Breakfast was a bit of a mixed bag, though through no fault of the owners. It started off with a plate of deliciously moist muffins and poached pears, in syrup with homemade whipped cream and berries. All of it was excellent. Unfortunately, though, the main dish was an individual serving of soufflé (with ham) served with sausage. Though I enjoyed the rich soufflé, the inclusion of ham made it inedible for Genevieve. We, unfortunately, had forgotten to mention that she was a vegetarian and, by the time we had sat down to breakfast, I believe it was too late. Still, the food was awesome.

We took a scenic route most of the way home, stopping over in Crocker Park to get some groceries at Trader Joe's and take a quick walk through the Farmer's Market that was there that day (which was okay, but not terribly impressive. I still refuse to believe anyone is growing apples in Ohio at this time of year)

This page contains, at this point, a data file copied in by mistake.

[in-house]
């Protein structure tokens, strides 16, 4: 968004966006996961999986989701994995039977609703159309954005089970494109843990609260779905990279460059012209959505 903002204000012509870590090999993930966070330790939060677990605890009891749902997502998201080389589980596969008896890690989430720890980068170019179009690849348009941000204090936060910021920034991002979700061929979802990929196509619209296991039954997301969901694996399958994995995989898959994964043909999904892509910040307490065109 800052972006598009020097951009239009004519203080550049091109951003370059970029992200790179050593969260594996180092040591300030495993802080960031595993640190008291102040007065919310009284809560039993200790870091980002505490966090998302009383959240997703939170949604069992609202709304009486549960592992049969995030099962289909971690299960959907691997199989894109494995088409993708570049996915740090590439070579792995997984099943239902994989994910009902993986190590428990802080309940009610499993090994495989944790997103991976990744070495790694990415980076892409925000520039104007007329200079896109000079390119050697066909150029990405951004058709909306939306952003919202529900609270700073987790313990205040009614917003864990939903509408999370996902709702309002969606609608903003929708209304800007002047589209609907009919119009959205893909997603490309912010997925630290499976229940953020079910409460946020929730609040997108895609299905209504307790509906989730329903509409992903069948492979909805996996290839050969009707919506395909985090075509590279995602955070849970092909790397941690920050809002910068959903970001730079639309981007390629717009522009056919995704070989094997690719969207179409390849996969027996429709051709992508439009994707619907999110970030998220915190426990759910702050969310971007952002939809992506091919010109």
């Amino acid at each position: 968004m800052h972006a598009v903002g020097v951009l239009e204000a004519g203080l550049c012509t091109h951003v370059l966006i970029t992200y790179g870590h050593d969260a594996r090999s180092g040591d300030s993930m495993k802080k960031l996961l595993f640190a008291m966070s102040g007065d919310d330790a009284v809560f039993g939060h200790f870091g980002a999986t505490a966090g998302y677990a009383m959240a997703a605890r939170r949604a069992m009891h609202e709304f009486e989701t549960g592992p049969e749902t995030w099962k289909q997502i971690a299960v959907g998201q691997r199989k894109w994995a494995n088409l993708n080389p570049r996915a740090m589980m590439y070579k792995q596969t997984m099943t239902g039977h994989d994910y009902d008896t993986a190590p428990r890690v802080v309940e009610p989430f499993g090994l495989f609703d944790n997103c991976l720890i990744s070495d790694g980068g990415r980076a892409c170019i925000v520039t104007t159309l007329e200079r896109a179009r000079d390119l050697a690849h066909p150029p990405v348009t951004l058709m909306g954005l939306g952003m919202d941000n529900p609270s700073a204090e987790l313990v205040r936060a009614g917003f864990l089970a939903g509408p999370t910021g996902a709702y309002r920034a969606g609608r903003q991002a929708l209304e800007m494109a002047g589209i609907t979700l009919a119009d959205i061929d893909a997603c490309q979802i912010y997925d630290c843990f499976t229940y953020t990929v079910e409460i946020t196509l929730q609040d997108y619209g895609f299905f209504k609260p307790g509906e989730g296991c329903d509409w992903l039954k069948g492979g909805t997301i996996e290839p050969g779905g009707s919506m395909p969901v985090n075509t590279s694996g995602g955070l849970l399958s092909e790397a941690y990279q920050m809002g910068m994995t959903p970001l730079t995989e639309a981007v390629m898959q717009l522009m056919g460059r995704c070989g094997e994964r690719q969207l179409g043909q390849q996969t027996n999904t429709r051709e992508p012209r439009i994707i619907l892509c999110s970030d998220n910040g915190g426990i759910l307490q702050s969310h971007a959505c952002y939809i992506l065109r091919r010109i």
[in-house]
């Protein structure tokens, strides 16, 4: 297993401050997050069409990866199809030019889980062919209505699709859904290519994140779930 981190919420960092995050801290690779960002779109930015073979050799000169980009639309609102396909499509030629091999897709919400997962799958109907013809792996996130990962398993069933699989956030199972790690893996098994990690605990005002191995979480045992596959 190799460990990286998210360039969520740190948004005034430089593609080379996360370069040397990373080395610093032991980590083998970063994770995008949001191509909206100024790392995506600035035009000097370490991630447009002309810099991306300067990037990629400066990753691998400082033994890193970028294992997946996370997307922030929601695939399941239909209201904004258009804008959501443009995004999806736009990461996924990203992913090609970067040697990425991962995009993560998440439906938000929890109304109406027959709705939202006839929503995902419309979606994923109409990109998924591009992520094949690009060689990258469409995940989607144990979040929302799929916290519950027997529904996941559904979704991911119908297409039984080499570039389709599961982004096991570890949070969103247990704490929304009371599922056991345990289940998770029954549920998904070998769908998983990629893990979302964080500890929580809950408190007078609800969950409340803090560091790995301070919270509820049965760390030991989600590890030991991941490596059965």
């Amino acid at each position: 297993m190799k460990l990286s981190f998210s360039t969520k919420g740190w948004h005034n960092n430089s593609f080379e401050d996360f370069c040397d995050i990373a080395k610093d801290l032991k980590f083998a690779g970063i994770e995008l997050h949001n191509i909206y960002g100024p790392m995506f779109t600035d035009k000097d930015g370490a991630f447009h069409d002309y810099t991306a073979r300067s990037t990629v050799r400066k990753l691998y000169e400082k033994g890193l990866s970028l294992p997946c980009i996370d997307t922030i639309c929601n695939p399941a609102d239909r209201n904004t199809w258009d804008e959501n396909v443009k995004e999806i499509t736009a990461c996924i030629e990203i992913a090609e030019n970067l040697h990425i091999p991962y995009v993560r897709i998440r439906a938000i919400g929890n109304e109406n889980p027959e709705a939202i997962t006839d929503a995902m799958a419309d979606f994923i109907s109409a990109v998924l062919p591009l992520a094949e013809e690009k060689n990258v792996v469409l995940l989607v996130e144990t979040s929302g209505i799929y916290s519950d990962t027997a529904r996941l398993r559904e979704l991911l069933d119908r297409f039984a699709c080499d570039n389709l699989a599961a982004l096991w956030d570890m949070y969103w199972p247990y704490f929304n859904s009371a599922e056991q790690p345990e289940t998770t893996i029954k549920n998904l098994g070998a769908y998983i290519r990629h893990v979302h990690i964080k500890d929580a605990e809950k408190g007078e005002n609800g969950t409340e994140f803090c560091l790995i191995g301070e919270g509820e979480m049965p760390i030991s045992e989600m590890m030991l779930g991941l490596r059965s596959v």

To be continued...


Wednesday, May 18, 2005

We take a temporary break from food talk for an important message.

"Cleveland to get first Wal-Mart after all "

After City Council rejected the idea, it seems Major Jane has gone behind everyone's backs and worked out a deal to bring Wal-Mart into the Steelyard Commons. There's, apparently, nothing that can to be done to stop it now. They didn't announce it until it was past the point of no return. This pisses me off to no end. WHY do we want to turn our cities into the 'burbs! The homogenization of America, through stores like Wal-Mart, sickens me. At least before, I could say "Well, those are the 'burbs, I don't have to worry about that in the city." Apparently, this is no longer the case. I really wish I was living in Cleveland for just another few months, just to vote against Mayor Jane.

From the PD article: